Here is also a great article explaining what is going on from the ConfigMgr Team Blog.  Read that article here.

After applying this update in my client environment, patches immediately started working again.

SCCM 2012 Easy Naming Convention


A while ago I was on a project that needed to quickly adopt a simple and easy naming convention for new builds that the desktop support teams could build in bulk without having to manually enter in a computer name before each build.

Now normally you’d use the OSDCOMPUTERNAME variable (manual) or you’d prestage the devices you want to build in SCCM with a name and a MAC address. But instead I used the serial number of hardware, as its almost guaranteed to be unique on each device. Here is how to easily set this up in your task sequence.

We decided to use an acronym as part of the name, eg: TDT12345  (where “TDT” is The Desktop Team and ”12345″ is the serial number)

Next you need to add in 3 steps to your task sequence, they need to added in after the Apply OS section and before the Apply Windows Settings section of the task sequence, the steps are as follows.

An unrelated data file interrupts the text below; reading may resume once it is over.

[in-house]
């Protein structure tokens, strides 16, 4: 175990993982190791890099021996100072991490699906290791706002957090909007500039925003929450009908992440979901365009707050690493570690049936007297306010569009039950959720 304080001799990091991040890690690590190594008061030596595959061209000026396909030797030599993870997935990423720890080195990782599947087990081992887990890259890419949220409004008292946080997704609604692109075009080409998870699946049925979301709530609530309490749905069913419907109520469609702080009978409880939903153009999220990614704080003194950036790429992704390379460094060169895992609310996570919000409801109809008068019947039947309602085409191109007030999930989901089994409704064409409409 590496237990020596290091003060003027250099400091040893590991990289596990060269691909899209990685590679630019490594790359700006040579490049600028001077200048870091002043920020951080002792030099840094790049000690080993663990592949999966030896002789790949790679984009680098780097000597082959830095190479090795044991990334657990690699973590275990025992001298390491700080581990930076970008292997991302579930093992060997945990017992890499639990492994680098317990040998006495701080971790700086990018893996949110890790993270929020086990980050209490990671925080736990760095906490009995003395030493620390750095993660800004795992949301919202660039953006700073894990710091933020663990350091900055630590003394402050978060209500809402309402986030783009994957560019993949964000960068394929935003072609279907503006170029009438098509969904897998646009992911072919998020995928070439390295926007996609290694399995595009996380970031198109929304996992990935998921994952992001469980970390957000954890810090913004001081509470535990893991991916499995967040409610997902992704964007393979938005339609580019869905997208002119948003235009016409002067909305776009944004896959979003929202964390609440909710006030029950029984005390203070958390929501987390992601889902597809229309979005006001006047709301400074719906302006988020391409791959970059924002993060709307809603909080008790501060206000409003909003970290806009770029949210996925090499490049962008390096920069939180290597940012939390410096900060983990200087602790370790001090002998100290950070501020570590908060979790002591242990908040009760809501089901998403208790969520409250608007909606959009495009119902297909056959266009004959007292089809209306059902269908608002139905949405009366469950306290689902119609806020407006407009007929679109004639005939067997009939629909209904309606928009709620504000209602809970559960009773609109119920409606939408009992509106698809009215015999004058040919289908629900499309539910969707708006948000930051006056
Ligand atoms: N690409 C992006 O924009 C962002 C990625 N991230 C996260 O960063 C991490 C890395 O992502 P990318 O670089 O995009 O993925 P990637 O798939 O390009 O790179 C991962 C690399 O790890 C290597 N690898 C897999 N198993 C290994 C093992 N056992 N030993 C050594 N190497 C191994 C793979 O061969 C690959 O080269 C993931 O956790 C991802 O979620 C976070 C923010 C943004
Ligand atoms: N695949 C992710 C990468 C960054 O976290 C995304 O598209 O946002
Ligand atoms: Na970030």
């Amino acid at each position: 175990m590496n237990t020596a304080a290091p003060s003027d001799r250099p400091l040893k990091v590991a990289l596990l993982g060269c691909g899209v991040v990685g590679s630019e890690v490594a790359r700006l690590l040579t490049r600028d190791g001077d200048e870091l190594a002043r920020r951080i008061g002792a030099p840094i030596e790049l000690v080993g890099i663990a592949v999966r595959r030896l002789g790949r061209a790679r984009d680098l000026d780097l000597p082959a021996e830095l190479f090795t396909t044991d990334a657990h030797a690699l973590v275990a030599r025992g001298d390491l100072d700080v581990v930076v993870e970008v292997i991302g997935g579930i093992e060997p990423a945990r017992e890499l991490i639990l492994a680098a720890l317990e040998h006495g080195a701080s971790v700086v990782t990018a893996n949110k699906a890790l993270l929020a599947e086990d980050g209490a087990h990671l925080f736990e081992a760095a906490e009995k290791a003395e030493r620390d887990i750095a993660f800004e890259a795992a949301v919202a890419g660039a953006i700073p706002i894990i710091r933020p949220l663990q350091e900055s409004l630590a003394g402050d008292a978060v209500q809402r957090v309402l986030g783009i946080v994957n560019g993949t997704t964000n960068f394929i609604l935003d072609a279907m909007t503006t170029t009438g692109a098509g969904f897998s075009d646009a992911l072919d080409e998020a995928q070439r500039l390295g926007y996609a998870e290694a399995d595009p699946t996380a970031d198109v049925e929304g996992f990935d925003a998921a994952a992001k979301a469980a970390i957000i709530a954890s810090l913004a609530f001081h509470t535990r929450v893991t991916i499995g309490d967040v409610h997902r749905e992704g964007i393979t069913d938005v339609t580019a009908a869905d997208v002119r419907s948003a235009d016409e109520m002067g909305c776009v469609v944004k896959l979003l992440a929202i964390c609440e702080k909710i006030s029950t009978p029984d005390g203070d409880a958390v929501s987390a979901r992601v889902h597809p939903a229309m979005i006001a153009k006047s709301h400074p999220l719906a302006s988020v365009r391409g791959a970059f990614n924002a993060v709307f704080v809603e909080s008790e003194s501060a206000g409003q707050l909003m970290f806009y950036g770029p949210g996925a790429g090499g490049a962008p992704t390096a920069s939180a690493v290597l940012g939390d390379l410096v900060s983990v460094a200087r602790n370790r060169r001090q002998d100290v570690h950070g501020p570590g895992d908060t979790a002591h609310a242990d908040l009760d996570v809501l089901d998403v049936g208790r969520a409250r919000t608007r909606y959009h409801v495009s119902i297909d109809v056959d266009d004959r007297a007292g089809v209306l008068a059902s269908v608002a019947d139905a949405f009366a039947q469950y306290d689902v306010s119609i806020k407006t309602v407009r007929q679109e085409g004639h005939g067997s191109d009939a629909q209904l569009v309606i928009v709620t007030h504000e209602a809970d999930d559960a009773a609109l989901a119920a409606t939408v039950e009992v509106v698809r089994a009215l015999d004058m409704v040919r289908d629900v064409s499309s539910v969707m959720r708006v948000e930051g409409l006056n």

• Use Toolkit Package (MDT Toolkit)
  • Gather (Gather only local data do not process rules); and
  • Set Computer Name

So it looks likes this


On the “Set Computer Name” step this is done by adding a “Set Task Sequence Variable” this can done by clicking “Add” from the menu above your task sequence and looking for the “Set Task Sequence Variable” option. You can now rename this to Set Computer Name for example.

Make sure you have the following in place as shown below, you will need the task sequence variable to set to OSDCOMPUTERNAME. The value can then be set to %SERIALNUMBER%


Save the task sequence and away you go! You can change the value as shown above to TDT%SERIALNUMBER% to have TDT%serialnumber% as the computer name.

Boot, deploy, test and be happy :)